When Pinkie first arrived at Sri Lanka’s Elephant Transit Home (ETH) in July 2003 she was small, weak, and covered in grazes. Rescued by a villager after days trapped in a flooded gem-mine shaft, her injuries were treated by the ETH staff with gentian violet, giving rise to the name Pinkie. Despite her ordeal, the baby elephant recovered well and over the years became a gregarious and nurturing member of the little ETH herd of orphans.
Then on Monday 23rd April, an exciting day dawned. Grown healthy and strong, Pinkie was ready to be returned to the wild. ETH manager and vet Dr Suhada Jayawardene decided nine other orphans were also ready to be released with Pinkie, into Udawalawe National Park. Each had been rescued by the Department of Wildlife Conservation after losing their mother, each was too small to survive on their own without her milk. But lovingly treated and cared for by Dr Suhada and his dedicated team, they had been saved from a slow and miserable demise and given the gift of life. At one time such unfortunates would almost certainly have been trained, tamed, and forced to live in servitude as working or ceremonial animals. Now, thanks to this government-run project supported by Born Free since 2002, they were ready to return to their natural habitat. But could they cope with life on the wild side?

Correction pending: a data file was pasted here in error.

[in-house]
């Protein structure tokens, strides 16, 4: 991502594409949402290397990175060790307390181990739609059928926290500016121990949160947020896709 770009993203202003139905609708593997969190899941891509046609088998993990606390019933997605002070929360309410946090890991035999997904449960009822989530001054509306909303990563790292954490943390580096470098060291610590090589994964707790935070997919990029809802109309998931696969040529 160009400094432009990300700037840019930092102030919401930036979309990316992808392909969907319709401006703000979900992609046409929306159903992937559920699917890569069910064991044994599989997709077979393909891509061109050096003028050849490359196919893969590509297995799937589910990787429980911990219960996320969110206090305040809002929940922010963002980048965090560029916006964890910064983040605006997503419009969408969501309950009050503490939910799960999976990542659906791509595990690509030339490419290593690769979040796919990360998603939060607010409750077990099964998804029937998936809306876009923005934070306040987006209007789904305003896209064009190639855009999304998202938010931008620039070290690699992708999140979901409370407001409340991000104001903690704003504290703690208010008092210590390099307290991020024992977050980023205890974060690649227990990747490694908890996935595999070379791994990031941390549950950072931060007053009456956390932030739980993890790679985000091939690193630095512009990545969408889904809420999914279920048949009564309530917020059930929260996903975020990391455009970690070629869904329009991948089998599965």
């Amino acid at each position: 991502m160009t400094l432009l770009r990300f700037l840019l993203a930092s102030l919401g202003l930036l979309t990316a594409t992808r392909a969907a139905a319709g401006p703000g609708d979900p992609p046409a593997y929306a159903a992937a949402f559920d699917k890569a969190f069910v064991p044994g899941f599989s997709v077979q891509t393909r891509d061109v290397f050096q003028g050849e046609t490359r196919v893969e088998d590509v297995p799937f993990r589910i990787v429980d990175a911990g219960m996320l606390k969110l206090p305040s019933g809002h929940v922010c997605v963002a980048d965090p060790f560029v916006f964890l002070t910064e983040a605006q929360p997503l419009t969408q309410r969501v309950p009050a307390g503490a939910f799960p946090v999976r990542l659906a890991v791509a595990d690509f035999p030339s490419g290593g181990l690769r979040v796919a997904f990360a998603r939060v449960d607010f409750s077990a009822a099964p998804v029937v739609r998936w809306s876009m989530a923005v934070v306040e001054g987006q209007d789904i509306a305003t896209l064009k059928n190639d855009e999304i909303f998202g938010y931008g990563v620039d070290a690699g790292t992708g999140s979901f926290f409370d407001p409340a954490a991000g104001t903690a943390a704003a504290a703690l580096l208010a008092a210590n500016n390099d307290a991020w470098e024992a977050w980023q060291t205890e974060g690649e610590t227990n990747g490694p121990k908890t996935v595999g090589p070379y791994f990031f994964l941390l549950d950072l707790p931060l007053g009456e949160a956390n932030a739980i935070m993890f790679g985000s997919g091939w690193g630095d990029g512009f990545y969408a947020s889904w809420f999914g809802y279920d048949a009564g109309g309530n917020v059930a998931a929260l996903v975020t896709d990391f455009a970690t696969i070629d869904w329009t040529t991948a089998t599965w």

A few days later Pinkie and her friends were still doing well. They’re sticking close together near the release site as the long process of integrating back into their natural life begins. A careful eye will be kept on their progress. Meanwhile the younger orphans at the ETH are adjusting to losing the older, dominant and most nurturing members of their group.
For a day or two they rarely left the main compound, and little Ollie refused milk for a day, staring at the place where his companion Florence used to stand. Gradually, however, they are adapting to the new order, with the eldest remaining animals taking on the responsibility of leading the group and caring for the youngsters.